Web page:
Sleep used to be a delicious given in my life. I would lie down and five minutes later I would be flat out, floating in comfort through a set of twisted lovely dreams. And then life happened. Or I got old. Or ill. Or bonkers or something. And the universe stole my ability to sleep in order apparently, to force me to lie awake dwelling and worrying about all the things I cannot change.
Dear readers, it is INFURIATING. I, Alison May, am absolutely INFURIATED, by my naughty body and silly, too full head.
So last week I embarked upon MISSION SLEEP.
I downloaded the much talked about sleep app, Sleep Cycle, to my phone and lined up a collection of sleep aids on my bedside table: namely earplugs, a sleep mask, valerian sleep tablets, lavender oil, magnesium tablets, chamomile
Sleep Cycle is an app that monitors your sleep and decides when you should be gently woken by a soft tra-la-la. You pop it under your sheet and by monitoring your night-time movement and weighing up the variables of your day, it produces a graph of each nights REM and deep sleep and then awards each nights efforts a percentage according to how well or badly you slept that night.
The variables include things like whether you drank caffeine felt stressed, ate late or worked out and you can then customize it to include your own variables: in my case lavender, alcohol, sleeping tablets, sleeping alone and chamomile
The app takes five nights to really get a good grip on your sleep pattern and produce a collection of graphs describing how much sleep you get on various nights of the week, what time you go to bed, how long you sleep for and which variables have the most influence on good or bad sleep.
It is absolutely fascinating! And it all too quickly confirmed that a) my sleeping pattern is all over the place and that b) traditional sleep aids really DO make a difference.
This was my sleep cycle the first night:
The first night I went to sleep without using any of the listed sleep aids and had very little deep sleep and frequent waking moments.
The third night I slept alone because Richard was at his own house, did without caffeine all day (sad face), drank chamomile, and rubbed lavender scented almond oil into my skin before I slept. Et voila! My sleep quality shot up to 87%!
On the sixth night, we held a barbeque and I drank red wine and ate nibbly bits into the early hours and the (slightly drunk), disturbed sleep I fell into as soon as my head hit the pillow is hilarious: it is as though I died, when other nights it is clear that I struggle to catch my sleep, but of course that flat out, dead sleep was soon replaced with erratic, wakeful sleep and I woke up feeling like I had been dragged through a bush.
Finally last night, after enlisting the help of every sleep aid known to man I enjoyed a settled, blissful sleep only interrupted when I apparently woke up and had an ABSOLUTE HISSY FIT at Richard for being too hot. And not in a good way Ladies. Truth is though it is clear that I was awake at two, I do not remember shouting, and thus have convinced myself that Rich imagined it, and I merely fluttered my pretty little eyes open and uttered something charming … ahem.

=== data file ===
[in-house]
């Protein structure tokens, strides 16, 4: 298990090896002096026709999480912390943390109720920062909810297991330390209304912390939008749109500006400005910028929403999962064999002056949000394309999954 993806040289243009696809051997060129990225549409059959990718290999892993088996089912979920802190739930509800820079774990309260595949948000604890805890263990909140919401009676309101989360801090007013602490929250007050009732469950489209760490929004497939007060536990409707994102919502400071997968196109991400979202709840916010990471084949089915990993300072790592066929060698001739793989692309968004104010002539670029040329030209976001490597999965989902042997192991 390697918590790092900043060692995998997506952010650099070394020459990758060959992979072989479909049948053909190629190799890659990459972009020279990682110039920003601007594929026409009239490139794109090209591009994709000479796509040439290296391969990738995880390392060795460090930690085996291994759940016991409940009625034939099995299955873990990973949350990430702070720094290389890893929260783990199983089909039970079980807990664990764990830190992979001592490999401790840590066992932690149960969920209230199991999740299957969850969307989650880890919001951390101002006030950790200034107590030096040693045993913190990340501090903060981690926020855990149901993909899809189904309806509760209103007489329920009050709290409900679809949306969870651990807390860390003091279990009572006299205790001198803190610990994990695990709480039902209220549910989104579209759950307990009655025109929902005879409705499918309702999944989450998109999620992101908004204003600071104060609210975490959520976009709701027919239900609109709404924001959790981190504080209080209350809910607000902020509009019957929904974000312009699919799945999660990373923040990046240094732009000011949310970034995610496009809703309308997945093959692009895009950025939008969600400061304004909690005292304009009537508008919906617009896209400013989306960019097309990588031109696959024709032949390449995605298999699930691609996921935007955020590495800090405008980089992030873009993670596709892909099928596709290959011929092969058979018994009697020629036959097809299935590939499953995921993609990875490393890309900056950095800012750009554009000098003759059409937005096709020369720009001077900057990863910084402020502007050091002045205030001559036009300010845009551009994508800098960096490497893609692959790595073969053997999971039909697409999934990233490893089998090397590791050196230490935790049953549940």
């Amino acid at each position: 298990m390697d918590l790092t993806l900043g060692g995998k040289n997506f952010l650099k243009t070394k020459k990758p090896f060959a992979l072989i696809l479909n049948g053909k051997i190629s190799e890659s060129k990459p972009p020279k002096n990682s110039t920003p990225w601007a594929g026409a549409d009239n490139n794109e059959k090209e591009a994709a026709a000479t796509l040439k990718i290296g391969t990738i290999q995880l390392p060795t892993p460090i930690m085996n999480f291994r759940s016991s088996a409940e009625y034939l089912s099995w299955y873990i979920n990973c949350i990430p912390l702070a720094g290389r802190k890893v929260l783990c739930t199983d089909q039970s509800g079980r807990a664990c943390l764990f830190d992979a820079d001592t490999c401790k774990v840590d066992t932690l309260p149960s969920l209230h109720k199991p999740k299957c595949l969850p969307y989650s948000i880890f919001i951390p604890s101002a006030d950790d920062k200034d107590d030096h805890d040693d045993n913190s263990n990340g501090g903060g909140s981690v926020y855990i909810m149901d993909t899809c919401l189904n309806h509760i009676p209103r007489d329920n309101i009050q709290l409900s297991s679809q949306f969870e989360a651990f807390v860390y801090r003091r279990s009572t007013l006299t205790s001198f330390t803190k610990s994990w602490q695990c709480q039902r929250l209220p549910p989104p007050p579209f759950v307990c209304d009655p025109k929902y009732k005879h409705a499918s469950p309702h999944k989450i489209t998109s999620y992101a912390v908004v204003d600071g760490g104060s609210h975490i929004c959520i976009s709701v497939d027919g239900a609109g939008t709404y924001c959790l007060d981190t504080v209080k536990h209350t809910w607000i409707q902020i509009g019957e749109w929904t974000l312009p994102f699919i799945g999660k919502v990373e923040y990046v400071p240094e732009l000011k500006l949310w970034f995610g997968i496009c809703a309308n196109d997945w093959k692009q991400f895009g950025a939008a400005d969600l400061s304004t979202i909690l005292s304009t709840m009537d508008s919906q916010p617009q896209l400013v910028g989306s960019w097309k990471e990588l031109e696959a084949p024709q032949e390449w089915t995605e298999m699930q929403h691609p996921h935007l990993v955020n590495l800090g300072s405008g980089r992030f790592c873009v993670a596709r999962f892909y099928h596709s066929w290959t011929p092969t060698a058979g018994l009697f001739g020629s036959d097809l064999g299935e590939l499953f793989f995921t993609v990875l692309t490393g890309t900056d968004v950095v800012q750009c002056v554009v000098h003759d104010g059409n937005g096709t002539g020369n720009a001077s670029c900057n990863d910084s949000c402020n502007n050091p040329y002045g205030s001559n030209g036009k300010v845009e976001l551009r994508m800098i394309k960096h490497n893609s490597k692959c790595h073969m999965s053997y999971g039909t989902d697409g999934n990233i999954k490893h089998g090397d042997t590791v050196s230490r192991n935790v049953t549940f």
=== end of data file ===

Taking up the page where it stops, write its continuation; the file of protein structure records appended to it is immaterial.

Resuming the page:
~The moral of this tale? Sleeping aids make all the difference in the world, alcohol has a disastrous effect on my sleeping pattern and worst of all: the best nights sleep I had was on the nights Richard was eight miles away.
Thus, I am thinking of become a tee-total nun. Do come visit me in the convent won’t you?
Sleep and I have a love-hate relationship. I love it but it hates me. The only time in the last fifteen years I’ve slept more than four hours at a time was the night my daughter was born and the nurses took her to the nursery. I’ve tried all of the sleep aids over the years. Sadly the only thing that really worked was the drug Ambien. It gave me the sleep of the dead, I felt terrible the next day. So I just muddle along on broken sleep. I’ll still be trying to convince my daughter to nap when she’s 12, I think.
Your completely the opposite of me then. My sleep problems are/were due to peri menopause and, thankfully, are getting better. I did all the usual non prescription tricks and four years of struggle later, gave up and got the doc to prescribe low dose Zimovane that I take prn. I find I use it less and less the past few months as well.
I don’t find herbal sleep aids anything but a waste of money (slightly embarrassing considering I’m an aromatherapist) and I don’t sleep well when my OH isn’t with me. Plainly the nunnery will have manage without me.
I hope you get some relief regardless of which methods you employ because poor sleep is right up there with nutrition for kicking the crap out of you, physically and emotionally.
My sympathies Alison! Nights alone can be quite blissful really, though a dim memory for me. I gave birth to a ” poor sleeper” baby 5.5 years ago, who didn’t sleep through as in not waking three times a night until 4 and still is a very light sleeper. With low sleep need. So the sleep specialist informed me when I was just about hallucinating from sleep deprivation. She stopped napping at 18 months.
Now I find she just talks in her sleep and is restless several times a night, but the way I sleep has changed! It’s very light now, as in I find I wake up fully. She half wakes I do fully. I wished for a birthday gift of a day in bed when she was just turned 3.
And got influenza for my birthday. It was in bed, but not the cool sheets of the lovely hotel bed I was dreaming of. I absolutely adore her, she is the light of my life, but sleep. I miss it.
As I was taking in every detail of your description of your sleeping notations, I started wondering if I was a bit odd…..because I found it fascinating! I suppose we become a bit pre-occupied with sleep as we get older!
Good article. I definitely love this website. Keep it up!
Good article. I definitely love this website. Keep it up!